Senior Strategic Adviser to the President of Rwanda since May 2018. Partner at SYSTEMIQ since 2017. Special representative for climate change of the UK government from 2013 to 2017. From 2008 to 2012, served as the founding director of the Smith School of Enterprise and the Environment at the University of Oxford (UK). Chief Scientific Advisor to the UK government 2000–2007. Nationality: British.
Ndidi Nwuneli (f)
Social entrepreneur and Founder of LEAP Africa and co-founder of AACE Food Processing & Distribution Ltd. (AACE Foods), an indigenous agro-processing company in Nigeria. She is also the managing partner of Sahel Consulting Agriculture & Nutrition, which works across Africa, transforming the nutrition and agriculture landscapes, via innovative ecosystem solutions. Nationality: Nigerian.
Ye Qi (m)
Director of the Institute for Public Policy at Hong Kong University of Science and Technology, and Cheung Kong Professor of Environmental Policy at Tsinghua University in Beijing (China). Before joining Tsinghua, he taught at Beijing Normal University, and the University of California at Berkeley (California, USA). Nationality: American.
At a corporate level, sustainability is steered by our Sustainability Leadership Team, a group of senior executives representing the business groups and contributing corporate functions, which is chaired by the Vice President Sustainability. He leads the Corporate Sustainability department and reports directly to Mr. Sijbesma. The Corporate Sustainability staff function as a business-oriented center of excellence and partner on sustainability, internally and externally.
The Sustainability Leadership Team meets quarterly to monitor the progress of sustainability across the company, with particular emphasis on steering our business and innovation portfolio in relation to key drivers. Regional operational sustainability networks are in place in China, India, Latin America and North America.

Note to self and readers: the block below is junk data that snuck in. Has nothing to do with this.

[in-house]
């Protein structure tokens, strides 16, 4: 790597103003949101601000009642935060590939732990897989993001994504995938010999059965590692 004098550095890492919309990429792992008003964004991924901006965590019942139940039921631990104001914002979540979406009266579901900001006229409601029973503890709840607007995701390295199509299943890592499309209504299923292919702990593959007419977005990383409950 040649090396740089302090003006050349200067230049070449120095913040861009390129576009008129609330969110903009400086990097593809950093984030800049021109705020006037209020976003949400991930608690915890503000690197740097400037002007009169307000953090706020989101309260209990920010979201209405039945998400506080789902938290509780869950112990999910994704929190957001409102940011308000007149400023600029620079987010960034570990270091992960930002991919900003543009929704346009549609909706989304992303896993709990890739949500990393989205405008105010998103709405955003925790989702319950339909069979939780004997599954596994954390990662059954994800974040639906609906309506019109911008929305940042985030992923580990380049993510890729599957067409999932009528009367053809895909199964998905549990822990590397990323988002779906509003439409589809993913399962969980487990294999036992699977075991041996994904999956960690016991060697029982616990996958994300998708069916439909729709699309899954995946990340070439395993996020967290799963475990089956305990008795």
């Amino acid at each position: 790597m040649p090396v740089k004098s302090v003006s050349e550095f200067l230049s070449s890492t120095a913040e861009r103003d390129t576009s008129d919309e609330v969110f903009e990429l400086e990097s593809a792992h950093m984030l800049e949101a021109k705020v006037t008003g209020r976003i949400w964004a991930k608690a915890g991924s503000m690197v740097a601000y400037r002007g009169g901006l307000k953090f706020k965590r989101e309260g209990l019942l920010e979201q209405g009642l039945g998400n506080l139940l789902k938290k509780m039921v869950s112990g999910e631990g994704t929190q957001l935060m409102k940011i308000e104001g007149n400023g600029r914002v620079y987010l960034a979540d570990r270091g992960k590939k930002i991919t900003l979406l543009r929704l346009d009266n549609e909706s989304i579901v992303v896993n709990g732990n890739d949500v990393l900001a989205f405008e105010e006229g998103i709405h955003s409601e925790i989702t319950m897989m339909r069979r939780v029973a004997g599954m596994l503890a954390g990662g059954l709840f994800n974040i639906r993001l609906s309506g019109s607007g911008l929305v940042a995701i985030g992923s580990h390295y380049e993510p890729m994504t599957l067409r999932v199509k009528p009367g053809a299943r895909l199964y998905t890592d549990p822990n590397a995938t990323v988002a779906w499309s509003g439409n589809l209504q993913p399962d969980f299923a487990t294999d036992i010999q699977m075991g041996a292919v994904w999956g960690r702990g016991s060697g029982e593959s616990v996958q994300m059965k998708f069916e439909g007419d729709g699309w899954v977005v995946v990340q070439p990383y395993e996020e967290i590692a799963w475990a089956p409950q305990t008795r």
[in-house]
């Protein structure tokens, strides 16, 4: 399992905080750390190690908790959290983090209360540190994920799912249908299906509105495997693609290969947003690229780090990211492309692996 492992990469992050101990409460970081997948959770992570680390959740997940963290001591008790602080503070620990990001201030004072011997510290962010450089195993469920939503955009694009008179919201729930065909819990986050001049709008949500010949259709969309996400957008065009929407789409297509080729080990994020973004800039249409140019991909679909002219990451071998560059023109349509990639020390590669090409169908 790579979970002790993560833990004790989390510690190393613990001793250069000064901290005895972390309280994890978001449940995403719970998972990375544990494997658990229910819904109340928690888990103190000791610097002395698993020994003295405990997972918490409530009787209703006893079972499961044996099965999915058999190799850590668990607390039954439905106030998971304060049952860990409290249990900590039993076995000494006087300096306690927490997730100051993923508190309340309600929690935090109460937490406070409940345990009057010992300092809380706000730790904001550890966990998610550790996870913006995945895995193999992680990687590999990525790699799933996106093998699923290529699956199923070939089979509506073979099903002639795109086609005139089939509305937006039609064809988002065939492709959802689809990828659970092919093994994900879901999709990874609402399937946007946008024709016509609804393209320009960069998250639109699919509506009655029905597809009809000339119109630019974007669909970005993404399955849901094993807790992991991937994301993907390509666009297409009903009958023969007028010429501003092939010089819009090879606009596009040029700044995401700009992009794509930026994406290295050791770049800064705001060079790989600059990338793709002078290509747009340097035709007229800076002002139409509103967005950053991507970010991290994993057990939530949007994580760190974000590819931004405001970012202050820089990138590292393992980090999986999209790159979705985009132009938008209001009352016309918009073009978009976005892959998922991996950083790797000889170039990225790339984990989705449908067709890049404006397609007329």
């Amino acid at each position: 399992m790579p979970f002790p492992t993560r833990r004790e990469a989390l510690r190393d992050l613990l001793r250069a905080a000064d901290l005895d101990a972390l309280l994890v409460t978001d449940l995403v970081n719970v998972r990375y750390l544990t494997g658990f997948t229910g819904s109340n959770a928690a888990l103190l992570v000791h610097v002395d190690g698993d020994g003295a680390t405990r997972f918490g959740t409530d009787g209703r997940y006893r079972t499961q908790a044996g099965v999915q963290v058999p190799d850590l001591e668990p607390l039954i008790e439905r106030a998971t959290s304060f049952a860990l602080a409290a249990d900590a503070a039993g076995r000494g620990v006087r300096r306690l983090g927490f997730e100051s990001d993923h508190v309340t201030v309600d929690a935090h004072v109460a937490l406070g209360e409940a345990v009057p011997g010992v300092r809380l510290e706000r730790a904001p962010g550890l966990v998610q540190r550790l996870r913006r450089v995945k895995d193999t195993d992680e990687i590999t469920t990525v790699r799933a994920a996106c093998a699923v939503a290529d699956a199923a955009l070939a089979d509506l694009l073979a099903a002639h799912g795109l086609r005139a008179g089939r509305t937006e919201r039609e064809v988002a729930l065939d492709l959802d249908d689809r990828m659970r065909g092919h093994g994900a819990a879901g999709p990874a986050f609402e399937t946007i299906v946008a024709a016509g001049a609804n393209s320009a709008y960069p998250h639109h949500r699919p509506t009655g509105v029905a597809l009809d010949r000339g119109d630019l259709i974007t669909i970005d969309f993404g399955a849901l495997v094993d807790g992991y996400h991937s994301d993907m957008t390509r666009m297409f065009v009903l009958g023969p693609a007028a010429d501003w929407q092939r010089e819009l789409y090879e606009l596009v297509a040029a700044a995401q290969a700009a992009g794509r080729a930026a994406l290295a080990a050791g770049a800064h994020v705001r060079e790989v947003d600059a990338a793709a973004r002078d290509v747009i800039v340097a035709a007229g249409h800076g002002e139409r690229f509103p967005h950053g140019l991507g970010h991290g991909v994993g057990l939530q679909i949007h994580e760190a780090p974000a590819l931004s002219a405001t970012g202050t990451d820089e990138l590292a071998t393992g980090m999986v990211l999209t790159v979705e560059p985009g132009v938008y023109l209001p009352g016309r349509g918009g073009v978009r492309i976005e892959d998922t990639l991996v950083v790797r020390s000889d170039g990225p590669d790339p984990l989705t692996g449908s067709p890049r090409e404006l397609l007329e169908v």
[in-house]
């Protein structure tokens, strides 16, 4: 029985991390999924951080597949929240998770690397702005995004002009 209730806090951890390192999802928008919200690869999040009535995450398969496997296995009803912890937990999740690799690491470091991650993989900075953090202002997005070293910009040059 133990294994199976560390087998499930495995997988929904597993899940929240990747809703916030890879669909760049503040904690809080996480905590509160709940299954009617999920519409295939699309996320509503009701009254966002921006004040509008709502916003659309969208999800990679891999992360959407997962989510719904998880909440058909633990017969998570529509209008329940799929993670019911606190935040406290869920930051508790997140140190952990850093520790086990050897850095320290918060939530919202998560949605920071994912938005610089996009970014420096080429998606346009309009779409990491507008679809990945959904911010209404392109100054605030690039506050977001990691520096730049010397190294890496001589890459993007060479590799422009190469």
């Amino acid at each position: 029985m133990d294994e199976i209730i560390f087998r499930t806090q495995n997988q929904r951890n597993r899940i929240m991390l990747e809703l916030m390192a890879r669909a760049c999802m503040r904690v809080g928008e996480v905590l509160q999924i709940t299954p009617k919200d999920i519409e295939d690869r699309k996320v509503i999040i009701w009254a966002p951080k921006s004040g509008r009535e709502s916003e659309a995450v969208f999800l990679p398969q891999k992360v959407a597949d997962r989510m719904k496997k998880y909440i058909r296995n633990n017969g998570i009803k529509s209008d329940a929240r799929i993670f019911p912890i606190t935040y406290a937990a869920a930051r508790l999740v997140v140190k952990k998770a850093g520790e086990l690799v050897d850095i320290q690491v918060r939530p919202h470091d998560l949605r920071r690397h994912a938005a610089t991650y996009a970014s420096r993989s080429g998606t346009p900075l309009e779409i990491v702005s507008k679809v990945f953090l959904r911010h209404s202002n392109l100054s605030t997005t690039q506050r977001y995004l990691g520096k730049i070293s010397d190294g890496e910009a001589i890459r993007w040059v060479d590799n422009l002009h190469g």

DSM Operations & Responsible Care has responsibility for all corporate issues related to SHE. The Senior Vice President DSM Operations & Responsible Care reports directly to the Managing Board. SHE managers provide support at business group level. Our SHE Council, which includes all business group SHE managers, is instrumental in sharing experiences and developing best practices and communications on SHE issues.
Ms. Matchett has appointed a finance executive to lead a taskforce addressing the recommendations of the Taskforce on Climate-related Financial Disclosures (TCFD). The taskforce, comprising representatives from finance, risk management, sustainability, and investor relations, works with functions such as strategy, operations and procurement, to define what is needed to meet our TCFD commitments. This Taskforce convened in 2019 to define our approach to scenario analysis. It considered distinct approaches for physical and transition risks, as well as how we can further integrate climate-related risks into the risk management process. For more information, see 'Sustainability statements — TCFD'.